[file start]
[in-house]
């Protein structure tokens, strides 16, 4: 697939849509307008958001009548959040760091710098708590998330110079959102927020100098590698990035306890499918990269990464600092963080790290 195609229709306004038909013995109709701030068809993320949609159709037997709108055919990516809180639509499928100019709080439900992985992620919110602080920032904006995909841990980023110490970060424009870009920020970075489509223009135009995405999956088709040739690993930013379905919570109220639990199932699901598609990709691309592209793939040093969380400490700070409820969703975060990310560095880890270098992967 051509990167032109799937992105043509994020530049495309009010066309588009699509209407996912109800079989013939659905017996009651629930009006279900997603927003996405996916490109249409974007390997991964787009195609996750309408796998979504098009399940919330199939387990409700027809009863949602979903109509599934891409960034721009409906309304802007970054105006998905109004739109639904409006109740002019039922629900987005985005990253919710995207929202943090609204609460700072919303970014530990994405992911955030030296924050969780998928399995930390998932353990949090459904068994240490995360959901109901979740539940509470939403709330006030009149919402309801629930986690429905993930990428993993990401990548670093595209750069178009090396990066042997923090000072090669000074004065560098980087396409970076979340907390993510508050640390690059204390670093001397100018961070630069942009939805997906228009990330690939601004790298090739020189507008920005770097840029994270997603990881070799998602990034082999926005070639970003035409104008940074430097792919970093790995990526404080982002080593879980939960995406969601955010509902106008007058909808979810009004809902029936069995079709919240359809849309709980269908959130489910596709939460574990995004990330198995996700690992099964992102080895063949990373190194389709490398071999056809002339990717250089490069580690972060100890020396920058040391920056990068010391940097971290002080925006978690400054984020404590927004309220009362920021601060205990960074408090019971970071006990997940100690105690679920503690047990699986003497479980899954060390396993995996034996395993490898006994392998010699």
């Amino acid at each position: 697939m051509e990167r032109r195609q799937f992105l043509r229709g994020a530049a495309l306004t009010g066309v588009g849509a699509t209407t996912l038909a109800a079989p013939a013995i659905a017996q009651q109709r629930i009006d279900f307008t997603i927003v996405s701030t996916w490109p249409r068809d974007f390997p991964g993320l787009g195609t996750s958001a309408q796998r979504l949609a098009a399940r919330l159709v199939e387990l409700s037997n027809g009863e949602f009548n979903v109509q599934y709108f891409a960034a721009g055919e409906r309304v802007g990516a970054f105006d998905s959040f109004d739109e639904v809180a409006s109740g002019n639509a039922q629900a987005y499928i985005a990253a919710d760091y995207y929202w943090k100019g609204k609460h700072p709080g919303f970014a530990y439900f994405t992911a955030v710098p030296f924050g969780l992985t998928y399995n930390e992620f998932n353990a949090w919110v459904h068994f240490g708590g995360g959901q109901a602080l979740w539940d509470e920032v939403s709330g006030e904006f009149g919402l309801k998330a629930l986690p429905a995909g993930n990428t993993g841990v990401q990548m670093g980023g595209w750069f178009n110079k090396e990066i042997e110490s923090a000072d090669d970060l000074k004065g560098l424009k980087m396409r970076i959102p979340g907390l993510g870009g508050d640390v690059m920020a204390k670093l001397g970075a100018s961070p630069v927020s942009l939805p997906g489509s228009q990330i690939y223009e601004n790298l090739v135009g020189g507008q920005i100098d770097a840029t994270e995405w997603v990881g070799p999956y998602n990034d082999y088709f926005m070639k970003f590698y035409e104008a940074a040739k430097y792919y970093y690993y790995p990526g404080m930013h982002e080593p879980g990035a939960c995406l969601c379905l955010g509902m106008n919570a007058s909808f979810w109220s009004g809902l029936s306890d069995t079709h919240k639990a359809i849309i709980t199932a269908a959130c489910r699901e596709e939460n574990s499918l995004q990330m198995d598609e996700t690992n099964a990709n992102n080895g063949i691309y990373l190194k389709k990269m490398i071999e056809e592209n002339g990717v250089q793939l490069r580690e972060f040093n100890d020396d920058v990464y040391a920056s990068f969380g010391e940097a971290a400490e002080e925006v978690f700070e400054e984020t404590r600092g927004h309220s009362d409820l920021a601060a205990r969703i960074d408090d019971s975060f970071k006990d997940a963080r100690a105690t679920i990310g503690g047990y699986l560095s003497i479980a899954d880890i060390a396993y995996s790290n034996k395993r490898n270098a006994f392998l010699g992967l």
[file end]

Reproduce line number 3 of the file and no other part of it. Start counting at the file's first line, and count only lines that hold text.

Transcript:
């Amino acid at each position: 697939m051509e990167r032109r195609q799937f992105l043509r229709g994020a530049a495309l306004t009010g066309v588009g849509a699509t209407t996912l038909a109800a079989p013939a013995i659905a017996q009651q109709r629930i009006d279900f307008t997603i927003v996405s701030t996916w490109p249409r068809d974007f390997p991964g993320l787009g195609t996750s958001a309408q796998r979504l949609a098009a399940r919330l159709v199939e387990l409700s037997n027809g009863e949602f009548n979903v109509q599934y709108f891409a960034a721009g055919e409906r309304v802007g990516a970054f105006d998905s959040f109004d739109e639904v809180a409006s109740g002019n639509a039922q629900a987005y499928i985005a990253a919710d760091y995207y929202w943090k100019g609204k609460h700072p709080g919303f970014a530990y439900f994405t992911a955030v710098p030296f924050g969780l992985t998928y399995n930390e992620f998932n353990a949090w919110v459904h068994f240490g708590g995360g959901q109901a602080l979740w539940d509470e920032v939403s709330g006030e904006f009149g919402l309801k998330a629930l986690p429905a995909g993930n990428t993993g841990v990401q990548m670093g980023g595209w750069f178009n110079k090396e990066i042997e110490s923090a000072d090669d970060l000074k004065g560098l424009k980087m396409r970076i959102p979340g907390l993510g870009g508050d640390v690059m920020a204390k670093l001397g970075a100018s961070p630069v927020s942009l939805p997906g489509s228009q990330i690939y223009e601004n790298l090739v135009g020189g507008q920005i100098d770097a840029t994270e995405w997603v990881g070799p999956y998602n990034d082999y088709f926005m070639k970003f590698y035409e104008a940074a040739k430097y792919y970093y690993y790995p990526g404080m930013h982002e080593p879980g990035a939960c995406l969601c379905l955010g509902m106008n919570a007058s909808f979810w109220s009004g809902l029936s306890d069995t079709h919240k639990a359809i849309i709980t199932a269908a959130c489910r699901e596709e939460n574990s499918l995004q990330m198995d598609e996700t690992n099964a990709n992102n080895g063949i691309y990373l190194k389709k990269m490398i071999e056809e592209n002339g990717v250089q793939l490069r580690e972060f040093n100890d020396d920058v990464y040391a920056s990068f969380g010391e940097a971290a400490e002080e925006v978690f700070e400054e984020t404590r600092g927004h309220s009362d409820l920021a601060a205990r969703i960074d408090d019971s975060f970071k006990d997940a963080r100690a105690t679920i990310g503690g047990y699986l560095s003497i479980a899954d880890i060390a396993y995996s790290n034996k395993r490898n270098a006994f392998l010699g992967l």